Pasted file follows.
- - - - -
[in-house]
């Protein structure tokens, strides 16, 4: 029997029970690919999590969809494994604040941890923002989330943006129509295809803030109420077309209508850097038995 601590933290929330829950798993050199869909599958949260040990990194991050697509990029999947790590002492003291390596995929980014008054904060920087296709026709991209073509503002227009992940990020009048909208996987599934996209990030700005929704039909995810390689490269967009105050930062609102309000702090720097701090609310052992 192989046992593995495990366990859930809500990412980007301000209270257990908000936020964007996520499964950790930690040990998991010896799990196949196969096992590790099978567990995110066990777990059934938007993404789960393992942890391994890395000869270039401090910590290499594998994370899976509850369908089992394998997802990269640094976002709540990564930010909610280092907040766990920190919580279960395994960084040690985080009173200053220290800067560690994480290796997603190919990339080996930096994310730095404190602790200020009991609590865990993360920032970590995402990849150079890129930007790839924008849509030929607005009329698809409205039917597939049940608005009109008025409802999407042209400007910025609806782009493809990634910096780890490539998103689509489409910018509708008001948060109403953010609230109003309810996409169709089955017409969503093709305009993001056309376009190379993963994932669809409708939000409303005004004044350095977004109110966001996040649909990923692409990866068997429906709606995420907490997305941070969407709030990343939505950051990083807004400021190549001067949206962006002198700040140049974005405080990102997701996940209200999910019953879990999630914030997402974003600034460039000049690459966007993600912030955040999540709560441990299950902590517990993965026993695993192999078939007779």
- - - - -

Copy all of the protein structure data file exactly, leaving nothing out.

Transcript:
[in-house]
């Protein structure tokens, strides 16, 4: 029997029970690919999590969809494994604040941890923002989330943006129509295809803030109420077309209508850097038995 601590933290929330829950798993050199869909599958949260040990990194991050697509990029999947790590002492003291390596995929980014008054904060920087296709026709991209073509503002227009992940990020009048909208996987599934996209990030700005929704039909995810390689490269967009105050930062609102309000702090720097701090609310052992 192989046992593995495990366990859930809500990412980007301000209270257990908000936020964007996520499964950790930690040990998991010896799990196949196969096992590790099978567990995110066990777990059934938007993404789960393992942890391994890395000869270039401090910590290499594998994370899976509850369908089992394998997802990269640094976002709540990564930010909610280092907040766990920190919580279960395994960084040690985080009173200053220290800067560690994480290796997603190919990339080996930096994310730095404190602790200020009991609590865990993360920032970590995402990849150079890129930007790839924008849509030929607005009329698809409205039917597939049940608005009109008025409802999407042209400007910025609806782009493809990634910096780890490539998103689509489409910018509708008001948060109403953010609230109003309810996409169709089955017409969503093709305009993001056309376009190379993963994932669809409708939000409303005004004044350095977004109110966001996040649909990923692409990866068997429906709606995420907490997305941070969407709030990343939505950051990083807004400021190549001067949206962006002198700040140049974005405080990102997701996940209200999910019953879990999630914030997402974003600034460039000049690459966007993600912030955040999540709560441990299950902590517990993965026993695993192999078939007779």